I still find it difficult to believe that Barack Obama will lose this election. I’ve said all along that he might lose, but in my heart, I’ve always felt that won’t happen. Nothing has changed in that regard. But now, perhaps for the first time, I can at least envision the possibility. You can thank the Debacle in Denver for that.
Before turning our attention to the President, let’s look for just a moment at that other guy. In my family, the debate itself has led to an even more robust post-debate argument about what to make of Mitt Romney’s performance. There are those in the family who think that “Romney won on style, but lost on substance.” (I’ve read on-line commenters say the same thing.) They point out that “he had to resort to lies” in order to make his points, and that “lying is much worse than simply giving a lackluster effort.” Further, I was told that “there is something wrong with our country when politicians can lie repeatedly during a debate and nobody seems to care.” You get the idea. They are saying the same thing about Romney that most commentators said about Paul Ryan after his Convention speech: any points he might otherwise have scored were outweighed by his willingness to lie or deceive on multiple occasions.
I don’t see it that way. I actually was impressed by Romney’s performance. Was it honest? Of course not. Romney is not an honest politician. Then again, honest politicians are about as rare as the Red Wolf. Seriously, if you like your Presidential candidates to tell the truth, then write-in Walter Mondale. He told the truth about taxes – and won precisely one state. As Jack Nicholson would say, Americans “can’t handle the truth.” They want hopeful spin, when it comes to rhetoric, and best-case scenarios, when it comes to projections. It’s sad, but it’s reality.
Truly-honest, yet successful politicians are too much to ask for. The best we can hope for is a politician who lays out a consistent, heartfelt vision. That’s what someone like Ronald Reagan gave us. Or Teddy Kennedy. That’s what has been sorely lacking from Mitt Romney. And yes, it makes him a MUCH less attractive candidate, because nobody could possibly guess the overarching principles of his Presidency if he were lucky enough to win the election. I sometimes wonder if even Romney knows how he would govern. I really see him much like Robert Redford’s character in “The Candidate,” who after winning the election, famously looked at his political consultant and said “What do we do now?” Democracies deserve better candidates than that.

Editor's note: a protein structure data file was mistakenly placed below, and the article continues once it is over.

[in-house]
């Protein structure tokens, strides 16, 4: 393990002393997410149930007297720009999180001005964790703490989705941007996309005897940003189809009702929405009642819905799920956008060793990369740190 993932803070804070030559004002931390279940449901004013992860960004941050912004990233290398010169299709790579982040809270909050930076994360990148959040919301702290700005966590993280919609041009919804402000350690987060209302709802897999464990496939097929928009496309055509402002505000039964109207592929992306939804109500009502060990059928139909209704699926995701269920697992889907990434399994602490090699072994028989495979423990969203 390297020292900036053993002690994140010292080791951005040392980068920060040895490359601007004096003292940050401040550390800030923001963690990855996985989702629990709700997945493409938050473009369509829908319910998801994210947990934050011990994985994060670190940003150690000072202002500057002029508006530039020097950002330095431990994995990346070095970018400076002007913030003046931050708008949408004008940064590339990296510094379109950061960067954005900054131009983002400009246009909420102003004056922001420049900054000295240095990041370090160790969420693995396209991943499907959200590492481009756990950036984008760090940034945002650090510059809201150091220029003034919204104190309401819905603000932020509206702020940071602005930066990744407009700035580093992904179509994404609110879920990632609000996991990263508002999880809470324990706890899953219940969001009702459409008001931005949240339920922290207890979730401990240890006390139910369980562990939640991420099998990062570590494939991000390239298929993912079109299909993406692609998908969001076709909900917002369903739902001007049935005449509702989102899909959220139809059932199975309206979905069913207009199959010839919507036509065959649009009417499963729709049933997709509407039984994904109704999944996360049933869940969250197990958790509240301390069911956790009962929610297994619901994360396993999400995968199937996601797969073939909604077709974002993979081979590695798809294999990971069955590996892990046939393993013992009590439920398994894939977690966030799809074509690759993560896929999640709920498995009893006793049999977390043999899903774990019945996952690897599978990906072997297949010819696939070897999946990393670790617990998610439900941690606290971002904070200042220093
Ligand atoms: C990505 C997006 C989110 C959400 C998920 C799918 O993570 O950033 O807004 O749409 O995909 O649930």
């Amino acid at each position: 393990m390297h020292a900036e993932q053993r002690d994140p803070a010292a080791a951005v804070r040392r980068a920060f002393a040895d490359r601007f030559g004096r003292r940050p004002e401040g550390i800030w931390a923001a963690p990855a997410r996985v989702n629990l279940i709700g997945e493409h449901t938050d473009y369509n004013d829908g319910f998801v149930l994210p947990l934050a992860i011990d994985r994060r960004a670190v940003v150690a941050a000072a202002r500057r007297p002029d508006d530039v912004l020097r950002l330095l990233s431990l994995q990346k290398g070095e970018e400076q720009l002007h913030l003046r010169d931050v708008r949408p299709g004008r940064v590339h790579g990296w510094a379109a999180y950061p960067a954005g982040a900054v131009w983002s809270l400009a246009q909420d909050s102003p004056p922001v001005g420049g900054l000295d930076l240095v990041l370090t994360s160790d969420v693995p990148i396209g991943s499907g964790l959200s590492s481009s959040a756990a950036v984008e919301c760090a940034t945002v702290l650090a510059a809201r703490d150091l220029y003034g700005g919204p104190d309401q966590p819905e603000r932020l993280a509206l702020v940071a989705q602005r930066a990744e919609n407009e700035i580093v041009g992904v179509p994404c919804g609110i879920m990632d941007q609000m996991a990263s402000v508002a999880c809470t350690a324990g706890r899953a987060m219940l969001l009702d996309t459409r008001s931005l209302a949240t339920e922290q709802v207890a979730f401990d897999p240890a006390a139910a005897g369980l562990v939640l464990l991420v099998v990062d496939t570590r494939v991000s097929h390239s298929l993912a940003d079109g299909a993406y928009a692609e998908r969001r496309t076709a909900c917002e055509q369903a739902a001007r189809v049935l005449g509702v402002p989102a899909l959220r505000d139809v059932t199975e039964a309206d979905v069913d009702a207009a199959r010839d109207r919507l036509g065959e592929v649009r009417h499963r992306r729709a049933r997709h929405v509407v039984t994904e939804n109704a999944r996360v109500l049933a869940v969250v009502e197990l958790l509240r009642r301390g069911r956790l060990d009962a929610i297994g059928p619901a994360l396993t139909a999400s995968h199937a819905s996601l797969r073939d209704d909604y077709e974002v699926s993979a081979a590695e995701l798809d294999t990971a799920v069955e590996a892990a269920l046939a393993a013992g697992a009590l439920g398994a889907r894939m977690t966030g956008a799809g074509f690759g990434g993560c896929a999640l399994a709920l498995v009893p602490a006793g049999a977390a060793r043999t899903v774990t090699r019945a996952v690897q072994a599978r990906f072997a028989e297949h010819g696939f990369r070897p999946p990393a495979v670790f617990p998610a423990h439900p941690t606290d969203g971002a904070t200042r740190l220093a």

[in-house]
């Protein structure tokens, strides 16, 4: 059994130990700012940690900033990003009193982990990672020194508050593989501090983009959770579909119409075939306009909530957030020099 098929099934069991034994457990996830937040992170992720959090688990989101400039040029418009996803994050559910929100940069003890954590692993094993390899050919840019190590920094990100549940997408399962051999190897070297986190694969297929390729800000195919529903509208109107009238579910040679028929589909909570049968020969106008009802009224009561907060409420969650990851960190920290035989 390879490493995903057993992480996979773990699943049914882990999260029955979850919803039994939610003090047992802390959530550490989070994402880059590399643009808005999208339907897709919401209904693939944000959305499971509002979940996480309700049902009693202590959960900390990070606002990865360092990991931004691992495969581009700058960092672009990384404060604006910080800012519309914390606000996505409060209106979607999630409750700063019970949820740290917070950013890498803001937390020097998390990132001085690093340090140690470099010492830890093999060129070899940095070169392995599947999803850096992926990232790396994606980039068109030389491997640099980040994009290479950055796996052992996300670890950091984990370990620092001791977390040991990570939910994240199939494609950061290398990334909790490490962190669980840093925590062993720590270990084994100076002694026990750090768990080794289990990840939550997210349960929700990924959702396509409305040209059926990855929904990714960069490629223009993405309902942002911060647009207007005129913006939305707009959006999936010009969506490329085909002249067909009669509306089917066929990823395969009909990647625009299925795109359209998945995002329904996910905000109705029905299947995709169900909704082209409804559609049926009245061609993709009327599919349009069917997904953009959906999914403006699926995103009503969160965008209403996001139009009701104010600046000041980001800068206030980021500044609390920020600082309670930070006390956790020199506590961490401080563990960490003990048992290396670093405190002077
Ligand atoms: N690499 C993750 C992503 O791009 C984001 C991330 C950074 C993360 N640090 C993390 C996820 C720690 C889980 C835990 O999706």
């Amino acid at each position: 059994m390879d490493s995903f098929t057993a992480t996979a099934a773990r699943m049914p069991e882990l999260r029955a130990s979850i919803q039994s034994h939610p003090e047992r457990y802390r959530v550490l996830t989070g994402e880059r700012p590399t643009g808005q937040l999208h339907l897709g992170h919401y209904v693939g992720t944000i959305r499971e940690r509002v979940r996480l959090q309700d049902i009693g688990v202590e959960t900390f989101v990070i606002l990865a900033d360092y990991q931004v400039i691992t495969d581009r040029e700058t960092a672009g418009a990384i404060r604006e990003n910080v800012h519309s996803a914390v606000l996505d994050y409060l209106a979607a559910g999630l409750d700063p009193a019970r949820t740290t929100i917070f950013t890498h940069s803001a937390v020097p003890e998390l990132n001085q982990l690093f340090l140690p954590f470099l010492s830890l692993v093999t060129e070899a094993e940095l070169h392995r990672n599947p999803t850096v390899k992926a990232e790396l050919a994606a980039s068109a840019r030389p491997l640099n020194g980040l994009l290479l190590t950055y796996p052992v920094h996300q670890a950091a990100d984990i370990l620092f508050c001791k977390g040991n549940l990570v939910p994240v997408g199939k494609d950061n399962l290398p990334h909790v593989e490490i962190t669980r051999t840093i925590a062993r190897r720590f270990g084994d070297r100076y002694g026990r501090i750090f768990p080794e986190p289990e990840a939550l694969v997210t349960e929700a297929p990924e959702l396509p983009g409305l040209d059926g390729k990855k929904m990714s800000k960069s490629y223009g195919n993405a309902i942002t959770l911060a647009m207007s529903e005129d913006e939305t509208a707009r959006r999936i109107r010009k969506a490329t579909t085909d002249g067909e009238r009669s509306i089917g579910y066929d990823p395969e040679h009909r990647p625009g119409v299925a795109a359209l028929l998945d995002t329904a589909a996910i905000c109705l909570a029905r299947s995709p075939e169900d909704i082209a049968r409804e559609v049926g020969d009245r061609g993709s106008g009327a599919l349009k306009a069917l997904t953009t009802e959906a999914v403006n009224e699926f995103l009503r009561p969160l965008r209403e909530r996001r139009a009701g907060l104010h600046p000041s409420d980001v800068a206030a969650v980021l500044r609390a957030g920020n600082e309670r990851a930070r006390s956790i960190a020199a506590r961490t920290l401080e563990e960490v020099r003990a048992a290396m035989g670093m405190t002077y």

But that is not to criticize Romney’s debate performance. Yes, he lacks vision. Yes, he makes most chameleons look inflexible by comparison. But those were givens. On Wednesday night, he showed up energized, articulate, gracious (and even funny at times), and he enunciated an approach that was downright centrist. Would you have been happier if he had maintained the hard-right rhetoric that won him the primary? Not me. I was heartened to hear that “Governor Mitt” was back, if only for one night, because if he does win, I’d like to believe there is at least an outside chance he would govern more like George H.W. Bush, or for that matter George Romney, than Rush Friggen Limbaugh, wouldn’t you?
The times I was most bothered by Romney on Wednesday night weren’t when he was too moderate, but when he was too conservative – like the shot he took at Obama for spending excessive amounts on green energy projects. I might feel differently if I were convinced that Romney was a right wing ideologue who was pretending on Wednesday night to be someone he is not. The truth, though, is that with Romney, everyone knows that he is less of an ideologue than a professional actor. He just wants the CEO role – whether it’s over a business or over the U.S. Government. And when he gets that role, he wants to be “successful” – which, for him, means, in the case of the business world, making money, and in the case of the government world, producing positive economic and educational data. In that sense, he’s not a whole lot different than “the New Democrat” and “Welfare Reformer” Bill Clinton, except that Romney happens to have the misfortune of being part of a political party that is generally controlled by cavemen and fascistic blondes. It makes no sense to revere Clinton and loathe Romney. One is just a whole lot luckier – and a fair amount more politically talented – than the other, but morally, I don’t see a world of difference between them.
Barack Obama is different. He does seem to have a clear ideological center of gravity, which is progressive. He hates to lie or deceive. He enjoys thinking through things, rather than giving glib responses to important questions. And he is not interested in phony, back-slapping relationships, but would rather spend time with people whom he cares about and who care about him. In short, perhaps even more than winning elections, he wants to live as a moral exemplar and the epitome of class. That is why, unlike Romney or the post-Lewinsky Clinton, he has been deeply revered by a wide swath of the American population.